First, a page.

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Vertigo

Vertigo sufferers have symptoms of dizziness and poor balance.

Those suffering from vertigo will feel extreme dizziness, as if the world is spinning around them. [©Shutterstock, 2010]
©Shutterstock, 2010
Those suffering from vertigo will feel extreme dizziness, as if the world is spinning around them.

Vertigo

Vertigo is a disorder of the inner ear that causes a sensation of motion resulting in problems with balance and walking. The disorder causes a false impression of movement, typically making the individual feel an extreme spinning sensation . Vertigo is one of four different types of dizziness. Therefore, even though vertigo is always dizziness, dizziness is not always considered vertigo. True vertigo, derived from the Latin vertere, is an extremely severe form of dizziness. Though the disorder most commonly affects elderly patients, it can affect anyone at any age. If a patient experiences a sense of imbalance and hearing difficulty, the patient should seek treatment from a qualified specialist.

Diagnosis of Vertigo

Typically, patients suffering from vertigo experience symptoms of dizziness, nausea, vomiting and a sensation that they are off-balance when they walk. The problem can appear suddenly and diminish rapidly with severe vertigo, or it can be more long-term in the case of acute vertigo. In either case, an ear specialist - an otolaryngologist -- can determine the source of the problem.

According to American-Hearing.org, a qualified otolaryngologist can determine if the patient is suffering from vertigo and will adopt a specific course of treatment. Patients most commonly manifest signs of benign paroxysmal positional vertigo, which is caused by the dislocation of otoconial crystals in the ear. The dislodged crystals interact with the hair cells inside the vestibular system of the inner ear leading to the false sensation of a spinning motion . To diagnose the problem, an ear specialist will request certain tests. Typically, the physician will run a series of blood panels, conduct a hearing exam and perform an electronystagmogram, which is a test of the vestibular system.

Vertigo can also occur in cases of Meniere's disease, a condition in which fluid builds up inside the inner ear. Patients who have this problem often experience episodes of vertigo that can last from several minutes to several hours. The patient will usually also have problems with tinnitus (ringing in the ears), nausea and mild hearing loss.

Causes of Vertigo

The vestibular system of the inner ear works with the visual system to help control the body's sense of focus and balance when the head is in motion. When a person develops benign paroxysmal positional vertigo, the brain begins to misread the signals being sent by the visual and vestibular systems.

According to The National Institute on Deafness and Other Communication Disorders (NIDCD) common causes of the disorder are:

• Recent ear infection
• Ear surgery
• Poor blood circulation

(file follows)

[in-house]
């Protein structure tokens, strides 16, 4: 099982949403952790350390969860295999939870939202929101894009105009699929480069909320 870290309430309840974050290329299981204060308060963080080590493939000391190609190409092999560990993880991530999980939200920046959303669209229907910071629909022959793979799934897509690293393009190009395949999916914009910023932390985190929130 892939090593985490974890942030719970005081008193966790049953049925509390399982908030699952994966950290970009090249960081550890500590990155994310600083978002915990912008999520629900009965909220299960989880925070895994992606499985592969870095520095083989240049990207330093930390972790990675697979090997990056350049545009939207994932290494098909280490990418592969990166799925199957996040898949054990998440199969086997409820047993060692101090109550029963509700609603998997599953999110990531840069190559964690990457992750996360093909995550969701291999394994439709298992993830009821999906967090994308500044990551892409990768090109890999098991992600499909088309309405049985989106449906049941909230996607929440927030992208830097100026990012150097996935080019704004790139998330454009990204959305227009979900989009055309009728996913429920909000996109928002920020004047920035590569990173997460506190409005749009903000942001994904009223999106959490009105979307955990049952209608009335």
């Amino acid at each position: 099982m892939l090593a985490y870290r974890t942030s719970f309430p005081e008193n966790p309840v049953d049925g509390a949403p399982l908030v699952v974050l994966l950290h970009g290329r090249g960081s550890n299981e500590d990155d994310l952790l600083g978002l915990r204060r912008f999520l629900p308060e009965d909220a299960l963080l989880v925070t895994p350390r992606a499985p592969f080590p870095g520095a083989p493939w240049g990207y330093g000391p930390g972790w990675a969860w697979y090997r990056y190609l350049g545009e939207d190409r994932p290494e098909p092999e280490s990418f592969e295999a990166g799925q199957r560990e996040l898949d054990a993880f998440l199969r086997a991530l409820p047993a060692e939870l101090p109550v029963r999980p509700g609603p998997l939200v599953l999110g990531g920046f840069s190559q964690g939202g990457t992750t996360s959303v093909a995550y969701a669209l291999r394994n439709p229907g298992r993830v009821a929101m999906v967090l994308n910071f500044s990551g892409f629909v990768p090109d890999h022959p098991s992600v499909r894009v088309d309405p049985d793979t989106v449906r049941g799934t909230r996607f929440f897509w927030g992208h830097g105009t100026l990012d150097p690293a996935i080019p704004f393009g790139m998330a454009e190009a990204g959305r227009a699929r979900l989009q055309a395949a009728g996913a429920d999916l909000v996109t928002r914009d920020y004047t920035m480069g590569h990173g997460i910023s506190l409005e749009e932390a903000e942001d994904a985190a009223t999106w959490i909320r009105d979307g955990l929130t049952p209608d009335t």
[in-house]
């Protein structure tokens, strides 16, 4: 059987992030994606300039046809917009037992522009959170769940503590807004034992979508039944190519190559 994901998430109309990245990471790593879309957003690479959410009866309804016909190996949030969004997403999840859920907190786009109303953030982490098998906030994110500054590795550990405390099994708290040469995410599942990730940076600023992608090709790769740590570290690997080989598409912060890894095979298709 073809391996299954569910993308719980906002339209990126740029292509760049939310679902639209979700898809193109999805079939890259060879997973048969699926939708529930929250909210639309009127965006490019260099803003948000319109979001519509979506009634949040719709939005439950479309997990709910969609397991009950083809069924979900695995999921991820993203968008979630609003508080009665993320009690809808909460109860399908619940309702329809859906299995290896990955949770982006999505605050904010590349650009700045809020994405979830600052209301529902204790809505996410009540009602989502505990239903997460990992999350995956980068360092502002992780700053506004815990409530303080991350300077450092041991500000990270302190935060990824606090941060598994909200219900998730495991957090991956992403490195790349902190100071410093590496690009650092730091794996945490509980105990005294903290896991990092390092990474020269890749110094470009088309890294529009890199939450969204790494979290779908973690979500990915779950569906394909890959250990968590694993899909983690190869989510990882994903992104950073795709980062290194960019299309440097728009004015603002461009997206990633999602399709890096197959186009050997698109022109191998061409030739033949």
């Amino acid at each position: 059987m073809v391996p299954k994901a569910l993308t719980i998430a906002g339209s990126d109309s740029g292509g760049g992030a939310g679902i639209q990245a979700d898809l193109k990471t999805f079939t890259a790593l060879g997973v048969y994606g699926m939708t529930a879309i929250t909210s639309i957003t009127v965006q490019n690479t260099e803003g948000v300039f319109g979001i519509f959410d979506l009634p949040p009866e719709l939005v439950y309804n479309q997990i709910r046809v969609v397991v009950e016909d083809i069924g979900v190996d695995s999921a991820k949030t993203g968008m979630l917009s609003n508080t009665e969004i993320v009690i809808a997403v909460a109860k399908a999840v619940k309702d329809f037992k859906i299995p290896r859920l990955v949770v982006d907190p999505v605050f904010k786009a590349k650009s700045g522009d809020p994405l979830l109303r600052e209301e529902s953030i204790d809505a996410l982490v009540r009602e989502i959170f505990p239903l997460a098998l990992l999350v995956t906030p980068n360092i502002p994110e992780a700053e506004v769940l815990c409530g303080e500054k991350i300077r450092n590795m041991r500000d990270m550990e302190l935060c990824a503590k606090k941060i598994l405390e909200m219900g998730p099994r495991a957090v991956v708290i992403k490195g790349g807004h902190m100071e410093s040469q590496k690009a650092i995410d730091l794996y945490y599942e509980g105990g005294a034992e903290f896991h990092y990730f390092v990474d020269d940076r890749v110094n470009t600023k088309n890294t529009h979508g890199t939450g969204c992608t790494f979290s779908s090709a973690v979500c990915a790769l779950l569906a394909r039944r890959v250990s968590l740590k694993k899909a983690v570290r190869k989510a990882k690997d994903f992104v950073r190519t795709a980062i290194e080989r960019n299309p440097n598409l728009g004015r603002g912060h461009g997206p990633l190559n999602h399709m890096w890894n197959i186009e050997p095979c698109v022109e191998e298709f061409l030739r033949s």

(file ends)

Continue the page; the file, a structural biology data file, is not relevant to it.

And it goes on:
• Normal degeneration of the ear membranes
 
Vertigo most commonly affects the elderly and if the problem goes undetected can lead to severe falls and injuries. Vestibule disorders are the cause of 50 percent of patient complaints of dizziness.

Treatment for Vertigo

There are many approaches to treating vertigo. The most common treatments tend to focus on the underlying causes of the problem. For example, if an ear infection is the root cause, then treating the infection is the approach doctors will take. Other options are to utilize aminoglycosides (antibiotics), such as injections of streptomycin and/or gentamicin used topically and placed directly into the inner ear. These drugs are helpful in stimulating the hair cells and restoring balance. However, it is important to note that gentamicin can also affect the hair cells in the cochlea and this could lead to hearing loss.

In addition, it is crucial that a physician provide relief of the symptoms to help return the patient to a better state of health. Often, doctors prescribe diazepam -- a nerve suppressant -- to help restore a sense of balance. Additionally, various medications can be prescribed to help eliminate nausea, such as promethazine, also known as Phenergan, or trimethobenzamide, otherwise known as Tigan.

Prevention of Vertigo

Vestibular balance tests should be conducted on any patients, regardless of age, who experience episodes of dizziness and nausea. Such tests are highly sensitive and can help prevent serious long-term problems. It is important to request such tests any time a patient experiences persistent difficulties with balance and hearing.

Since there is really no way to prevent vertigo prior to the first episode, sufferers should avoid situations that could result in a fall. The Mayo Clinic offers several suggestions for fall prevention:

• Eliminate rugs and make sure phone/electrical cords are out of the way
• Ensure that carpeting is fixed firmly to the floor and there are no creases or unlevel areas
• Put safely rails near the toilet to ensure safety and good balance.
• Mount safety bars in the bath and shower in case a fall occurs
• Place a chair in the shower
• Install better lighting in stairwells to help with visual problems in dark areas
• Use the rails to help when going up/down the stairs
• Place night lights in the bedroom and bathroom

New Horizons for Vertigo Patients

Scientific studies are now pursuing clearer understanding of the sensitive link between hearing and vision and the impact of disorders of the vestibular system. Scientists now use computer models to refine scientific understanding of this area. In addition, they use this information to help develop better and more exact therapies for those struggling with balance disorders like vertigo.

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